There isn't much the viewer won't be able to answer about Legos by the end of "A Lego Brickumentary," except, perhaps, why he or she has just watched a 90-minute commercial for Legos. The interlocking plastic building blocks are certainly a phenomenon in the history of the toy business, both here and abroad (they are Danish by birth). Their appeal is to nerds of all ages, incomes and political affiliations. But along with a post-screening trip to the Toys R Us, audiences might want to schedule some deprogramming, because the whole thing comes off as a cult.
It doesn't help that this "Brickumentary" is narrated in chirpy, evangelical fashion by Jason Bateman, or that it's a sales pitch from start to finish. "A Lego Brickumentary" (formerly "Beyond the Brick: A Lego Brickumentary") interviews celebrities obsessed with Legos ("South Park's" Trey Parker, NBA star Dwight Howard, musician Ed Sheeran) and lets us known that adult fans of Legos are called AFOLs (adult fans of Legos). It also tell us that a hot girl at a toy convention is called a "1x5" because they essentially don't exist (Lego doesn't make a 1x5 brick, only 1x4 and 1x6). The original Lego factory -- or factories -- burned down four times. Divine intervention isn't suggested, but you can draw your own conclusions.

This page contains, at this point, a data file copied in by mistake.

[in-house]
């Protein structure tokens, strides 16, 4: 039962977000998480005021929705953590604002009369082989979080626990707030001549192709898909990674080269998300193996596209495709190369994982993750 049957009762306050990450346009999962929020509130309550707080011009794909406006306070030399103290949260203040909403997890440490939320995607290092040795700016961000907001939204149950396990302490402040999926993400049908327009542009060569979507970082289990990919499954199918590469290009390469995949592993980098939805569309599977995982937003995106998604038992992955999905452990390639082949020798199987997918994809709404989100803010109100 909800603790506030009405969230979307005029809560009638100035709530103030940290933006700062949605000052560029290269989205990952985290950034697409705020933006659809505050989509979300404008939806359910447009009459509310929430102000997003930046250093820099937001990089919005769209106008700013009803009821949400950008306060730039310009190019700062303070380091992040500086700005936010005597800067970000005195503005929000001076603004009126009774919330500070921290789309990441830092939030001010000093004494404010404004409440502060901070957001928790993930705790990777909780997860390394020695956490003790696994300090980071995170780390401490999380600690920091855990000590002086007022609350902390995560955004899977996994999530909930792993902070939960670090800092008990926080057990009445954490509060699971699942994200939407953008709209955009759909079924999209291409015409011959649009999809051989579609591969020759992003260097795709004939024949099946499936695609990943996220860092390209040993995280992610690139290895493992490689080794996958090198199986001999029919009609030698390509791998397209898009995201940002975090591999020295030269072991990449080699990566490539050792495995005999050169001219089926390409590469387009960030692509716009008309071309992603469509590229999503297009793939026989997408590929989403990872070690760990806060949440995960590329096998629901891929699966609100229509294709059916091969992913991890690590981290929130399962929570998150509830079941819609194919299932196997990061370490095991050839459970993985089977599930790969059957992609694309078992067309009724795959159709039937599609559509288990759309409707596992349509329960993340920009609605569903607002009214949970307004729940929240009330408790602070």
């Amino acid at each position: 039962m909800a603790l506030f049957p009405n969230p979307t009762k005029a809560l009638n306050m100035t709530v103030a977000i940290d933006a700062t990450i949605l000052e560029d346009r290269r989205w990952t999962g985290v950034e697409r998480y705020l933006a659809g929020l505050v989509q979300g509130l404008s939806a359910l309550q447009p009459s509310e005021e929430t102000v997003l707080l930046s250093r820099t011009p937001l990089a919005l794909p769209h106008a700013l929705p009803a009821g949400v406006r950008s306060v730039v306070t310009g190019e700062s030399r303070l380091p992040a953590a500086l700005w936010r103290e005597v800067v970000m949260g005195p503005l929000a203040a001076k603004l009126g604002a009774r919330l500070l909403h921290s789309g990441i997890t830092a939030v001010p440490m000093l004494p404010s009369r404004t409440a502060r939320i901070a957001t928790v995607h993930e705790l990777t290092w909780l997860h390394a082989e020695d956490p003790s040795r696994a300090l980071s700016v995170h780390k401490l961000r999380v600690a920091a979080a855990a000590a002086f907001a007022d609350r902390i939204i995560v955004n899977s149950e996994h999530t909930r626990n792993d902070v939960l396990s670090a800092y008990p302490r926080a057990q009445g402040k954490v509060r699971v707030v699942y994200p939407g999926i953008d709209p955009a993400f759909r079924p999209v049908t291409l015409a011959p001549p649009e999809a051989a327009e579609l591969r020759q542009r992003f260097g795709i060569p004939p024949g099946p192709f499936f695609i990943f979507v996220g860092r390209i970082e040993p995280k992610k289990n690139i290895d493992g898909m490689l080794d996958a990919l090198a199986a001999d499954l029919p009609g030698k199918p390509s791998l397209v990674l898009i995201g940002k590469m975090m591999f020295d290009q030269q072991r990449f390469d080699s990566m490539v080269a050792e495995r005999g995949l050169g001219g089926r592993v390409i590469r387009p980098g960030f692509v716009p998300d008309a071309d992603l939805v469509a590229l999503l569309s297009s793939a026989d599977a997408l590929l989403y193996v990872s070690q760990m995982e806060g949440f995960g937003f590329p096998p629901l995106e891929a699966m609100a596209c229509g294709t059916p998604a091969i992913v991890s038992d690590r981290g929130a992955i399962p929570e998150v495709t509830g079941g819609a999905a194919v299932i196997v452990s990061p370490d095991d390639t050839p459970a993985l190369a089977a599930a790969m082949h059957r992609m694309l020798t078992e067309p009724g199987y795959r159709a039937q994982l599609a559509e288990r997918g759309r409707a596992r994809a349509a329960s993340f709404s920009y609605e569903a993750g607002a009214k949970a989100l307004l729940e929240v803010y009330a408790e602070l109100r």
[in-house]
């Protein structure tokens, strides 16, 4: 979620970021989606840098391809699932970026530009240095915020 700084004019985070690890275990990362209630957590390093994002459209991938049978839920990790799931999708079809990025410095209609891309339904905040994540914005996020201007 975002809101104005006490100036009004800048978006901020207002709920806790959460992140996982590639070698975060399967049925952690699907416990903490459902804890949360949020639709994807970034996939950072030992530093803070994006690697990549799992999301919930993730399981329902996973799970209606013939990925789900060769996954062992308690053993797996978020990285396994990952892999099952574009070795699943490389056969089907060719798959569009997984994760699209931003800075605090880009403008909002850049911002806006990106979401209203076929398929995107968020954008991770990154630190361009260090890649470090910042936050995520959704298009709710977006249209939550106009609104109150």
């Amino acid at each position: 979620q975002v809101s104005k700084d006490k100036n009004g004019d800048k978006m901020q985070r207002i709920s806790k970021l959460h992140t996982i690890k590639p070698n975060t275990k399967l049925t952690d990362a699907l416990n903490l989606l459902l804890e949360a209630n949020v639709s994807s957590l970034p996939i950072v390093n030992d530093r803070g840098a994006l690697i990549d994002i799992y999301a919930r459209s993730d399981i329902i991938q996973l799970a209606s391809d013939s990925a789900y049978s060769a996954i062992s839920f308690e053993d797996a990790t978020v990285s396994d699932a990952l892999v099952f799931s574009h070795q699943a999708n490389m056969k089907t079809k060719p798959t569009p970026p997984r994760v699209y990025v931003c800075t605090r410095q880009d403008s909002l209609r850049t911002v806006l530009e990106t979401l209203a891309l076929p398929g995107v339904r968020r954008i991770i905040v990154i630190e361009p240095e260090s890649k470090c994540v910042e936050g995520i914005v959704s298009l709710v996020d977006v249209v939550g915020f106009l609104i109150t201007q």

The success of last year's "The Lego Movie" may have emboldened Radius, a subsidiary of The Weinstein Co., to release "A Lego Brickumentary" with all its geekiness, hard sell and cross promotions. The construction of a life-size X-Wing Fighter, inspired by the "Star Wars" craft, is interesting, given its scale and the time-lapse photography that accompanies it and every other grandiose piece of Lego composition undertaken by the company's all-male and slightly glass-eyed team of designers. But it also feels like a big plug for Lucasfilm, which hardly needs the help. Neither does Lego.